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Suzanne Youngkin and AG Miyares Announce Results of Fentanyl Awareness Program in Roanoke

An event was hosted to highlight the It Only Takes One campaign’s accomplishments to date and announce its expansion across the Commonwealth

Virginia First Lady Suzanne S. Youngkin  hosted an event at the Williamson Road Branch Library on Monday to announce the results of the fentanyl awareness campaign, It Only Takes One, and launch the initiative’s second phase. The First Lady was joined by Virginia Attorney General Jason Miyares and representatives from the Virginia Department of Health, Virginia Foundation for Healthy Youth and the Office of Health and Human Resources.

Stakeholders from the Roanoke community presented their grassroot efforts to further fentanyl messaging. Presenters included Roanoke City Public Schools, the Partnership for Community Wellness, the Health Department, Roanoke Area Youth Substance Abuse Coalition and the Roanoke City Sheriff’s and Mayor’s Office.

“This campaign is rooted in the belief that saving lives starts with conversations and education,” said First Lady Suzanne S. Youngkin. “Fentanyl may be a silent killer, but we will not be silent about the dangers.”

Suzanne Youngkin launched It Only Takes One in January – alongside leaders such as Attorney General Miyares and Secretary of Health and Human Resources John Littel – to combat the Commonwealth’s growing fentanyl crisis, which kills approximately five Virginians every day. The pilot program focused on spreading awareness about the drug’s deadly effects and painful impact on families throughout Roanoke.

After its six-month pilot, the campaign’s ad content has reached around 240,000 Roanoke adults with a teen or child in their lives. Familiarity with fentanyl increased by 12% among parents who saw ad content, and they reported being 55% more likely to initiate a conversation with their children about the deadly opioid. Over 500 adults signed the It Only Takes One pledge to talk to a teen about fentanyl before summer.

Teens who saw ad content themselves were 32% more familiar with fentanyl, 46% more aware that a single pill could cause death and 24% more likely to know that fentanyl is found in illegal drugs. Perhaps most importantly, they reported a 136% increase in conversations with adults about the risks.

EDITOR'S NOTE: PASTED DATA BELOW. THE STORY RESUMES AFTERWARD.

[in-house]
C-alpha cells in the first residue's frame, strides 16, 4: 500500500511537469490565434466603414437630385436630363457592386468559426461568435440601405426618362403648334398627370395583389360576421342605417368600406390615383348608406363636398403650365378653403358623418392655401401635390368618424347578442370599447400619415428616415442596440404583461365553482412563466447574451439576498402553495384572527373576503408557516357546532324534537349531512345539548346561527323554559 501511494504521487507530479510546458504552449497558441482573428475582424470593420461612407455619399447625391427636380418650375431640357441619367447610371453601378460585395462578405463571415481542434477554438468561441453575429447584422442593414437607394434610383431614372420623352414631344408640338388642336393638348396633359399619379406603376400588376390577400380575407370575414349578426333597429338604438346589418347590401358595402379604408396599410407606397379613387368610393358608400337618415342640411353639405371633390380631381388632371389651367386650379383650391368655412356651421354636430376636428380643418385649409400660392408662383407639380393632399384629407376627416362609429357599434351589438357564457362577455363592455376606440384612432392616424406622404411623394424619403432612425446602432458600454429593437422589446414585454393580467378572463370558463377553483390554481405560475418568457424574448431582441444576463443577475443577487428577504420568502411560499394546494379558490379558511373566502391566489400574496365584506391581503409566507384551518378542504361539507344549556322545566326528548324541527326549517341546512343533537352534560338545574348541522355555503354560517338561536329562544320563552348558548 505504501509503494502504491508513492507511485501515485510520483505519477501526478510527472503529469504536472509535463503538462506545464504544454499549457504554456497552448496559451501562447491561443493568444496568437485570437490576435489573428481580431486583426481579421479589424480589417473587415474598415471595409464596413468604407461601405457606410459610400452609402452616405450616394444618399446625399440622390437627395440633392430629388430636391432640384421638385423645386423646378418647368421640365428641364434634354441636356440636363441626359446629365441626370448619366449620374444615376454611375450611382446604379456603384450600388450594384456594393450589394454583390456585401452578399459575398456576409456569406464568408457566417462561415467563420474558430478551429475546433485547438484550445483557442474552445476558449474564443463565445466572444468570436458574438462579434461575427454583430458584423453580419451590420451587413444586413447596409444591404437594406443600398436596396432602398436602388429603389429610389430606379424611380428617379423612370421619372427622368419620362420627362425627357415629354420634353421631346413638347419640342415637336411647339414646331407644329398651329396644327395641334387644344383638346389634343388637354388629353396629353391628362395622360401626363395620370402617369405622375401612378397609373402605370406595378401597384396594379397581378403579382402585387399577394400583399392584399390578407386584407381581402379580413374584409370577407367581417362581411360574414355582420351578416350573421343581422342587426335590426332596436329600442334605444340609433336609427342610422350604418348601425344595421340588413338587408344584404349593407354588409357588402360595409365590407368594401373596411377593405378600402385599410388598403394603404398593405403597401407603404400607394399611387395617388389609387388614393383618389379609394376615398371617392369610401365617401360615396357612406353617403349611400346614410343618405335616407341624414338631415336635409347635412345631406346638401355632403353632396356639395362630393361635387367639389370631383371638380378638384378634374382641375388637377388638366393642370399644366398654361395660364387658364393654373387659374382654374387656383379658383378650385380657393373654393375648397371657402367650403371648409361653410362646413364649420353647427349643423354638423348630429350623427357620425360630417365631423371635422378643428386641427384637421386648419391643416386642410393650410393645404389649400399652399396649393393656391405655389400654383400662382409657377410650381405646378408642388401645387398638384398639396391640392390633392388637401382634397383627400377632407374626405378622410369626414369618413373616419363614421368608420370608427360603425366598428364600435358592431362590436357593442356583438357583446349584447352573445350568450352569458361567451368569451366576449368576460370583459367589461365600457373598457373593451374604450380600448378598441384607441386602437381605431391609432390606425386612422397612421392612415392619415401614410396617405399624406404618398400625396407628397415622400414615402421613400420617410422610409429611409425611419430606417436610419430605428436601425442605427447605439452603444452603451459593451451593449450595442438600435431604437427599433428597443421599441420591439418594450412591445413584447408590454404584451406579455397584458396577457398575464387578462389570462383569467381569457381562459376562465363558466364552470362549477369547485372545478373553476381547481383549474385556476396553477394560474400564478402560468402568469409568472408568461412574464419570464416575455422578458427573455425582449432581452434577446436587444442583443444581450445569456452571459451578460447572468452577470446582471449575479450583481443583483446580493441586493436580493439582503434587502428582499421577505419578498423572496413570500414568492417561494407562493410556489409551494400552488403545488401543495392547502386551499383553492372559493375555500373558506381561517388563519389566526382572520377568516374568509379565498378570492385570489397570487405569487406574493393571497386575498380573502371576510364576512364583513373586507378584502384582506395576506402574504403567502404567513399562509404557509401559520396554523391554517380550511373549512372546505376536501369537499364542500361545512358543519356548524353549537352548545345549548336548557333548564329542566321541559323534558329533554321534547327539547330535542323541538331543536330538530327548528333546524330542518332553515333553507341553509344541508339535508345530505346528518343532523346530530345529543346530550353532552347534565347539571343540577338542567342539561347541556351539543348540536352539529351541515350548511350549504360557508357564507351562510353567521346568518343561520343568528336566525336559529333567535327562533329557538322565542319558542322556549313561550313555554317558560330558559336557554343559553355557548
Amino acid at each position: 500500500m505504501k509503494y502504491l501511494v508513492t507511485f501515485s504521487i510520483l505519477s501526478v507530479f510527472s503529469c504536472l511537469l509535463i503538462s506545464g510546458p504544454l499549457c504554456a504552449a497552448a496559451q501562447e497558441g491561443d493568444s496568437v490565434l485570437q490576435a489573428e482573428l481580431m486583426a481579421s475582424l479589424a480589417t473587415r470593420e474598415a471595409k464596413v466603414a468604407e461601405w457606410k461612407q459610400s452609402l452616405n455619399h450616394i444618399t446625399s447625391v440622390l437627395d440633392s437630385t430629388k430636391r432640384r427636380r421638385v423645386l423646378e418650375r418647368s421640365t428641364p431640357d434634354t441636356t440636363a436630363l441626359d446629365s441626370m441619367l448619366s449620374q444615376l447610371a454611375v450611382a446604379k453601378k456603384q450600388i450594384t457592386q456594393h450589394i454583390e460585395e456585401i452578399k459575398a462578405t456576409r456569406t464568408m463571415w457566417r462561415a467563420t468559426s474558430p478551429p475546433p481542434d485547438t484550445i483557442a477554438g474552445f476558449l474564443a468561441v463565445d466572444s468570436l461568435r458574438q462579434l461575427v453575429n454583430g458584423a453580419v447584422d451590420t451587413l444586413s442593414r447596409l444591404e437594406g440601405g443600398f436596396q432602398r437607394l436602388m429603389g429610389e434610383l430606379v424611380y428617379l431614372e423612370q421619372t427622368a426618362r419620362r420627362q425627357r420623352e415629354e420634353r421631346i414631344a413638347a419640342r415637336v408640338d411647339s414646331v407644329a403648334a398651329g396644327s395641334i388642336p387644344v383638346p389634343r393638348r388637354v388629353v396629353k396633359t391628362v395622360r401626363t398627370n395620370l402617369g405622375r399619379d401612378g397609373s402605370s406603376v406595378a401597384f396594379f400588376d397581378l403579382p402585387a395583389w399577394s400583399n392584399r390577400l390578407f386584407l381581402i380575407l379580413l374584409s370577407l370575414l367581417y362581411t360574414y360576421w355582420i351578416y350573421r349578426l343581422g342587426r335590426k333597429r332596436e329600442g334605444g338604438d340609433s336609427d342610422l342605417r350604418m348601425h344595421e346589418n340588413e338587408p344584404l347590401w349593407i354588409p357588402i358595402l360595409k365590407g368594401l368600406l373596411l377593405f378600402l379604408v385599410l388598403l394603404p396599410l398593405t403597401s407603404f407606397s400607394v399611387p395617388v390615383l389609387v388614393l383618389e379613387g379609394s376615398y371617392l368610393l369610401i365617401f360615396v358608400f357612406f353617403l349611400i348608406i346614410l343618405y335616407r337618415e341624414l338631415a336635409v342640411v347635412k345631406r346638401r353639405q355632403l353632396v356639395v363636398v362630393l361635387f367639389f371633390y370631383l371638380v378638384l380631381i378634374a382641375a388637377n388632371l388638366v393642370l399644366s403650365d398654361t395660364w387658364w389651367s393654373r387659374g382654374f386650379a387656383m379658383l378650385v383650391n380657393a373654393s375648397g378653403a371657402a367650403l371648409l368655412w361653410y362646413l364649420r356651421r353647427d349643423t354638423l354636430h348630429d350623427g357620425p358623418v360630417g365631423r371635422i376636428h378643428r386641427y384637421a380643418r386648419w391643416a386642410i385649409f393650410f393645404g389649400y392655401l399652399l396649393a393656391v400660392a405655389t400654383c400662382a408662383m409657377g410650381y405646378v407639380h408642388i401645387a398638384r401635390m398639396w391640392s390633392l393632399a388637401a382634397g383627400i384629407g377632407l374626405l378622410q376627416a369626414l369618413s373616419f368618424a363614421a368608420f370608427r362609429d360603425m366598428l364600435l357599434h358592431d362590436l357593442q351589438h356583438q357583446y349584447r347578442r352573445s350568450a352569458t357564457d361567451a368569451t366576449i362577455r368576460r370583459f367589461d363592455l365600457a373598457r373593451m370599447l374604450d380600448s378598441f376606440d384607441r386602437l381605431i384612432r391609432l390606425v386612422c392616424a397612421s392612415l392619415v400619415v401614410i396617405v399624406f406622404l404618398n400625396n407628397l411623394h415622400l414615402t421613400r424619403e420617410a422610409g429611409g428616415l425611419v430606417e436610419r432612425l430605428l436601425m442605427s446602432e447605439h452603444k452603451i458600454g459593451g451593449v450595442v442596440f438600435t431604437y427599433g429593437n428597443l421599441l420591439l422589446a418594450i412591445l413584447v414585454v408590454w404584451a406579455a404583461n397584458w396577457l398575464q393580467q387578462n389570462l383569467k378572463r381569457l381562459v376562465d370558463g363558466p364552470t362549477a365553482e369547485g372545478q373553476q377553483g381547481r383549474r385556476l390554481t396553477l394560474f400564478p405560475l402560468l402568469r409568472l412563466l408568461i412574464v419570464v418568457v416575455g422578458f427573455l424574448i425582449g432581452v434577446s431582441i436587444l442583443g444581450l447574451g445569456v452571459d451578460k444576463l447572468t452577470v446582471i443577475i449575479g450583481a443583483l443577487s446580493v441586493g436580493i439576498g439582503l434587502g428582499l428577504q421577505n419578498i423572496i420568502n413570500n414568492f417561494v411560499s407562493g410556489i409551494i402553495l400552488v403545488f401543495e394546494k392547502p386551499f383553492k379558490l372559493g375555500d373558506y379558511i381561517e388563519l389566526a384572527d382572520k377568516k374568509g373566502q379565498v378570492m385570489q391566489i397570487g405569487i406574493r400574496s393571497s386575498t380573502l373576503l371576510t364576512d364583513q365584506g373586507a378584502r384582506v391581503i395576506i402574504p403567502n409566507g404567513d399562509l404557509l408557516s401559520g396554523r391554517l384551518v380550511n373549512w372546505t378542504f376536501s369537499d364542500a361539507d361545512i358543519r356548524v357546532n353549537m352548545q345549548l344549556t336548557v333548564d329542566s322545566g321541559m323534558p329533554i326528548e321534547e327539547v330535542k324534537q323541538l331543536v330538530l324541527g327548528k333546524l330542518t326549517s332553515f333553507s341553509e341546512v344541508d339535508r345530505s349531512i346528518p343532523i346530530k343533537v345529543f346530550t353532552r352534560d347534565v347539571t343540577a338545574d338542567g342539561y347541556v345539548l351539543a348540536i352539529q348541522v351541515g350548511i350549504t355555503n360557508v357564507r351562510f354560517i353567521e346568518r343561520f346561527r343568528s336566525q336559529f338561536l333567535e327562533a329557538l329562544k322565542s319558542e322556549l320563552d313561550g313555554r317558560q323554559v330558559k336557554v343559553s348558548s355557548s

“Every life lost to fentanyl is one too many. Through education and awareness about fentanyl and counterfeit drugs, we can all contribute to safeguarding our communities and our youth,” said Attorney General Jason Miyares. “Roanoke’s progress is promising, and I look forward to the beginning of Phase 2.”

This pilot campaign is part of an ongoing and comprehensive effort to end overdose in the Commonwealth and aid those with behavioral health challenges by coming alongside Governor Youngkin’s Right Help, Right Now Behavioral Health Plan and Executive Order 26. It Only Takes One reaffirms the Commonwealth’s commitment to educating the public about the prevalence and danger of fentanyl and providing resources to those struggling with substance use disorder and other behavioral health challenges.

“I firmly believe that educating Virginians about the dangers of fentanyl and the life-saving resources available to them is the key to lasting change,” said Secretary of Health and Human Resources John Littel. “We have already measurably shifted the narrative with this campaign – and we’re only just beginning.”

Phase 2 of the program will continue these efforts in additional areas across the Commonwealth by hosting awareness events and providing resources for adults. For more information and additional resources, visit

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